British are known for their organizing skills. They beautifully manage crowds and rush by forming an orderly queue in any crowded location, from a theatre door to airport security. Queuing and making organized lines comes naturally to all British people. They are perfect at avoiding chaos.
According to social historians, it’s actually all a bit of a myth. However, there is evidence to suggest that it was born from the Brits wanting to create fairness and equality among their peers.
Queue culture developed to regulate life and to minimize the amount of suffering experienced while waiting. The queue culture provides direction on such matters as place-keeping privileges, sanctions against pushing in, and rights of temporary absence from the waiting line.
A common British trait is that despite everybody in the queue being annoyed with someone who has pushed in, very few people will ask that person to go to the back of the queue. British people do not like to cause a scene by arguing.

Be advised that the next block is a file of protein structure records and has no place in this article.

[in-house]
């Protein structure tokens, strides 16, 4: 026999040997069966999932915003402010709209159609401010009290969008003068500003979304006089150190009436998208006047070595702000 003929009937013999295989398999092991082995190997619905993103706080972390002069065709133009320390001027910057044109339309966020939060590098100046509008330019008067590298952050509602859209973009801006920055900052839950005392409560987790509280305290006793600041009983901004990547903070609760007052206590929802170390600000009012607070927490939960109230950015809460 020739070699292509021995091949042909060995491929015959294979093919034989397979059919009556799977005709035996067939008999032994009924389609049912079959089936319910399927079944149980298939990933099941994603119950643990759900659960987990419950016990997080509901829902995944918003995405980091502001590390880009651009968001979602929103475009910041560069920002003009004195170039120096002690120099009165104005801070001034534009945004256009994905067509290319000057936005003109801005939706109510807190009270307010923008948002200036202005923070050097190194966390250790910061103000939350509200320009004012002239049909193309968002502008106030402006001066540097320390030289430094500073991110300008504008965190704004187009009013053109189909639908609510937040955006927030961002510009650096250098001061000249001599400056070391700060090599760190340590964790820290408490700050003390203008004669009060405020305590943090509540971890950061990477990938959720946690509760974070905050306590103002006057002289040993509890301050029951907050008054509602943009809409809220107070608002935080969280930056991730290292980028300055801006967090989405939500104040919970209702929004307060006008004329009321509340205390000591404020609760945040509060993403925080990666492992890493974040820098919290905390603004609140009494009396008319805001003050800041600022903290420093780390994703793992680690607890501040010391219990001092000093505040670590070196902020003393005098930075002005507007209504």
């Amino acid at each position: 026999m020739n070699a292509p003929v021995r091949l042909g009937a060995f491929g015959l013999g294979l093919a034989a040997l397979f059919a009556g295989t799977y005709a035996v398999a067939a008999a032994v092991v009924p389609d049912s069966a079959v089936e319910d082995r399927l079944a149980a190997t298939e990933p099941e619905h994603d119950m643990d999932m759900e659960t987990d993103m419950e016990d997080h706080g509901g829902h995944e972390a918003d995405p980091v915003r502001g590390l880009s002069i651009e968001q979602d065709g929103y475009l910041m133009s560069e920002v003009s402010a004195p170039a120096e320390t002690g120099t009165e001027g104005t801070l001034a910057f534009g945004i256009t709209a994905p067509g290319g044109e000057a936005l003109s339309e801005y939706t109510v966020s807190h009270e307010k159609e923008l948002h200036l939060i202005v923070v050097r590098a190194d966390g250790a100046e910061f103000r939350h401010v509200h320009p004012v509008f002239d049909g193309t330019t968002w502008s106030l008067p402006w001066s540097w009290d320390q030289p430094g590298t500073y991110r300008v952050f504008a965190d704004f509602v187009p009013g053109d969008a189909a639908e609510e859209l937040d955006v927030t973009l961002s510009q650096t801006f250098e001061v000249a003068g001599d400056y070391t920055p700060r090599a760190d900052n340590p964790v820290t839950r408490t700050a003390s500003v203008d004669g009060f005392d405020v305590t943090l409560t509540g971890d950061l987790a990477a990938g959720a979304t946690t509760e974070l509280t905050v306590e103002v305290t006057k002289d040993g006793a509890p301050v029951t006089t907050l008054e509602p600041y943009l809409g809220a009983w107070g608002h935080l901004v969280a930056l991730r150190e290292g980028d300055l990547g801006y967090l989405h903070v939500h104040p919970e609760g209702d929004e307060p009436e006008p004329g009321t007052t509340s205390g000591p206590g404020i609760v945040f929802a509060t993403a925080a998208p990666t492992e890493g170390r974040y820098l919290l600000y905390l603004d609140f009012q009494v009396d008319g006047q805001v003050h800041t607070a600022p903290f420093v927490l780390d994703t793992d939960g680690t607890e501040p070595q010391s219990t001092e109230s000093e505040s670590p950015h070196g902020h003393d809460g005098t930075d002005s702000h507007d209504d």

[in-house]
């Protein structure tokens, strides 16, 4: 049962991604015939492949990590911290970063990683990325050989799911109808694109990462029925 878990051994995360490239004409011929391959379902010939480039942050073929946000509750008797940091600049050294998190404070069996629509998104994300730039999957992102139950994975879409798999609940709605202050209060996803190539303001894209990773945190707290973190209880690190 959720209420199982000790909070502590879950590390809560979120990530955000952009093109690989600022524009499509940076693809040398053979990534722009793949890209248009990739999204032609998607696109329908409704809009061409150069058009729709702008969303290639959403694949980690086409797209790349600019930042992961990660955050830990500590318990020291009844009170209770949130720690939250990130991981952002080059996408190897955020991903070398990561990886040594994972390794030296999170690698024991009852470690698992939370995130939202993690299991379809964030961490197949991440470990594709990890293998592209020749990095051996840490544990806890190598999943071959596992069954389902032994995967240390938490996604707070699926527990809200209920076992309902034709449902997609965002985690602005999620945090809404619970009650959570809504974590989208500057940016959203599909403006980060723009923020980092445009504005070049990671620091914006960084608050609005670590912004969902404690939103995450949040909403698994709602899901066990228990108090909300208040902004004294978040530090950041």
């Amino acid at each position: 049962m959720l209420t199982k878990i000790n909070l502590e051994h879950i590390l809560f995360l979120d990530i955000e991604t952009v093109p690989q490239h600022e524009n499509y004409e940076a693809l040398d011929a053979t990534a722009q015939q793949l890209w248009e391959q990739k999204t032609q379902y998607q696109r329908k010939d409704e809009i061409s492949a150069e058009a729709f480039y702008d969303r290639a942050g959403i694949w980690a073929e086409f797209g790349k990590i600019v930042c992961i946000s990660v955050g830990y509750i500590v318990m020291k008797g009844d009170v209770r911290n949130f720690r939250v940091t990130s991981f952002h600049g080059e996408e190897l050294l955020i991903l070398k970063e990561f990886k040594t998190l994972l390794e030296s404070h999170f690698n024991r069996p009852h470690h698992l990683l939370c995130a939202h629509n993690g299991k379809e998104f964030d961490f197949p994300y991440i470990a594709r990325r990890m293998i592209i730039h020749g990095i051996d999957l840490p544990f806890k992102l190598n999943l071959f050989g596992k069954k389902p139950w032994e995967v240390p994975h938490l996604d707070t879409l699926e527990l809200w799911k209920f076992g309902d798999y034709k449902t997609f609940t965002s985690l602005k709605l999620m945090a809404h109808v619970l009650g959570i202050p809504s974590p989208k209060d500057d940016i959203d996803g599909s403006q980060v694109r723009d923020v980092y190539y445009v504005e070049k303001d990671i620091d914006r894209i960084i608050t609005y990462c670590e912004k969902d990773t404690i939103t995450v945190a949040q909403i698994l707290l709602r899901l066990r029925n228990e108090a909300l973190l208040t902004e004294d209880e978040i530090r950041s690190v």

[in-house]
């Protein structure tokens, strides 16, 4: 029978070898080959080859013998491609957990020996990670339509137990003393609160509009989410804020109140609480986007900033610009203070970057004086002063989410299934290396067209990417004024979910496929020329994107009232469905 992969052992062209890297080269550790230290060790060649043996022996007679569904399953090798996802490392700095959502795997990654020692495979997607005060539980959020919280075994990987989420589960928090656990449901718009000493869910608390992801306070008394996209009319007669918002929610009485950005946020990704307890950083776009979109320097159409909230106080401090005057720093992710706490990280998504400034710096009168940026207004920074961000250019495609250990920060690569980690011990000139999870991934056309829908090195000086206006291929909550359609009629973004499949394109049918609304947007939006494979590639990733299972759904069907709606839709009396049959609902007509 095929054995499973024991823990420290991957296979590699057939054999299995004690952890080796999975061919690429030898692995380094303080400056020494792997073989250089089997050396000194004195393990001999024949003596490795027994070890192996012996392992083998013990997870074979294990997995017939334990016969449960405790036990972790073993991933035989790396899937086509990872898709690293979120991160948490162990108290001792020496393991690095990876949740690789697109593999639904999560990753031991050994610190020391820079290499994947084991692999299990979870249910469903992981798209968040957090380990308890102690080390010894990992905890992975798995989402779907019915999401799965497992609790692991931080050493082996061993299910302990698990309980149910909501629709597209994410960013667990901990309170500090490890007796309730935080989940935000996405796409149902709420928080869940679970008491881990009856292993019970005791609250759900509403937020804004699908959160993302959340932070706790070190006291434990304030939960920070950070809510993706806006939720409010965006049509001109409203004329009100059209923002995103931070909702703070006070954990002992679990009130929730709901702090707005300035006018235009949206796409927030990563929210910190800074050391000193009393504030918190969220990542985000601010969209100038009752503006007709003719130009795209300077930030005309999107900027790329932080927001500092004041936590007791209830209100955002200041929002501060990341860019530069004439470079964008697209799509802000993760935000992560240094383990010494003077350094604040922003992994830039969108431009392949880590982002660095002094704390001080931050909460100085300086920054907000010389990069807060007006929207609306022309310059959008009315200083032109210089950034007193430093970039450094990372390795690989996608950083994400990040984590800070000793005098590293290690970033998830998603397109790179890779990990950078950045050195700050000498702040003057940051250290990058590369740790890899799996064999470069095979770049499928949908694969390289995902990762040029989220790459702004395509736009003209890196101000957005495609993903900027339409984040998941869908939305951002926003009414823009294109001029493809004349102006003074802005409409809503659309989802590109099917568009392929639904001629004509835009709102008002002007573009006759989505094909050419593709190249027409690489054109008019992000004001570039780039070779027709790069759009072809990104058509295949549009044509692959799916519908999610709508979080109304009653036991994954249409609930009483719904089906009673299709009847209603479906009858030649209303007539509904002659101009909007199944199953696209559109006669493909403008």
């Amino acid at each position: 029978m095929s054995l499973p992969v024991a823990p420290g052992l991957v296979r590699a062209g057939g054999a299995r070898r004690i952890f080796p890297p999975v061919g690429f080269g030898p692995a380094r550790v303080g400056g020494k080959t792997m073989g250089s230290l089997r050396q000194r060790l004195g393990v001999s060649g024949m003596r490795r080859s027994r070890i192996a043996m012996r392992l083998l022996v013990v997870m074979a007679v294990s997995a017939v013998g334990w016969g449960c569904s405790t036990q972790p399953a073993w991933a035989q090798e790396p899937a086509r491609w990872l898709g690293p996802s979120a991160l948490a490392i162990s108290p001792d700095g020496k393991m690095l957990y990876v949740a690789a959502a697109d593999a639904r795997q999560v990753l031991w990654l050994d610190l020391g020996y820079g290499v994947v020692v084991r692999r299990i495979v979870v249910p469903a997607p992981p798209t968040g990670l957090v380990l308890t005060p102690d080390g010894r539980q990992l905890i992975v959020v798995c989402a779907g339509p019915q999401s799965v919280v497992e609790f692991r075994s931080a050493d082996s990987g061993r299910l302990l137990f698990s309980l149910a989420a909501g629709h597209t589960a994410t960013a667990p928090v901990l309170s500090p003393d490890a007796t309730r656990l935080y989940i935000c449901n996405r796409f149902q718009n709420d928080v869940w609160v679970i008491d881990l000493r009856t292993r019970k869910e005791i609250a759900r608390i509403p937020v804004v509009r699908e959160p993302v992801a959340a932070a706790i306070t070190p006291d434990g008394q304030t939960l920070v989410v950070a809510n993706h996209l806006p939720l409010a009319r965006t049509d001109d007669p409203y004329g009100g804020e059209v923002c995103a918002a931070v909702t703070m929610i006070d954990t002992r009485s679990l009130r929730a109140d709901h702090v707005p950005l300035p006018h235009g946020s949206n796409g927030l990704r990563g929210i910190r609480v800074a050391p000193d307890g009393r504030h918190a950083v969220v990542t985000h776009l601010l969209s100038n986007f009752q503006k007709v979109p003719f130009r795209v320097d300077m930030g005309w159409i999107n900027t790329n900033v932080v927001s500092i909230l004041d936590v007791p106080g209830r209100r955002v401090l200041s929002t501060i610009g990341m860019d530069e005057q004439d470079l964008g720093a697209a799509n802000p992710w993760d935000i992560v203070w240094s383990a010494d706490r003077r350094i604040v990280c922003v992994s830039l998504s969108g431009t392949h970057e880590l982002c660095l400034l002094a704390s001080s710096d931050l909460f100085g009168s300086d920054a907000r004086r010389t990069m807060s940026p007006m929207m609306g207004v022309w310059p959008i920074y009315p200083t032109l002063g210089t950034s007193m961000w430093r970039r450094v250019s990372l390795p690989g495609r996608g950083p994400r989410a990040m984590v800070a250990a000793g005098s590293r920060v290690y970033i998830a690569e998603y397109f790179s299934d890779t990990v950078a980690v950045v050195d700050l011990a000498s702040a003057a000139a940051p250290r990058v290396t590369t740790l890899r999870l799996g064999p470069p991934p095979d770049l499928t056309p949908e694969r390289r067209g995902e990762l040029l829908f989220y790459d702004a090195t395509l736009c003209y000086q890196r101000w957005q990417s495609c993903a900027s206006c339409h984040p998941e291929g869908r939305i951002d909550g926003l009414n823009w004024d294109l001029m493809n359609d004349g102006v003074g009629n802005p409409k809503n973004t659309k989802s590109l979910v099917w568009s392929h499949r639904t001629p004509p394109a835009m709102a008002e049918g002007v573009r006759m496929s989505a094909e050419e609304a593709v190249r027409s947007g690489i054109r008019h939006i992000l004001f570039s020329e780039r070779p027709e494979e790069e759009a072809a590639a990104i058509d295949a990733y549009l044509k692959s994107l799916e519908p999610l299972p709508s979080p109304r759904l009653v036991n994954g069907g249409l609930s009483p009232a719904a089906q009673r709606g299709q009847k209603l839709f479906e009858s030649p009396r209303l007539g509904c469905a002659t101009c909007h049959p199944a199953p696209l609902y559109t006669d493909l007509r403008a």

The first notable instances of Britons adhering to the queuing format came from the early 19th century, the beginning of the Industrial Revolution. As cities began to grow bigger, larger numbers of people started to gravitate to them for work. Naturally, this influx of people required everyone to create a more structured way to do everyday things, such as posting letters at the post office and buying things at local shops, to help ensure these tasks could be done as quickly and effectively as before.
The Brits’ reputation for being civilized queues, however, was born in wartime Britain. During such a period of uncertainty that was brought with the arrival of the Second World War, the government was keen to retain as much order as possible, resulting in propaganda addressing people to ‘do duty and wait for turn’ when it came to activities such as collecting rations. Ever since then, forming a queue has been instilled in the nature of the Brit, and has become an almost humorous characteristic to tourists. Queuing, it’s what the British are renowned for doing and doing very well.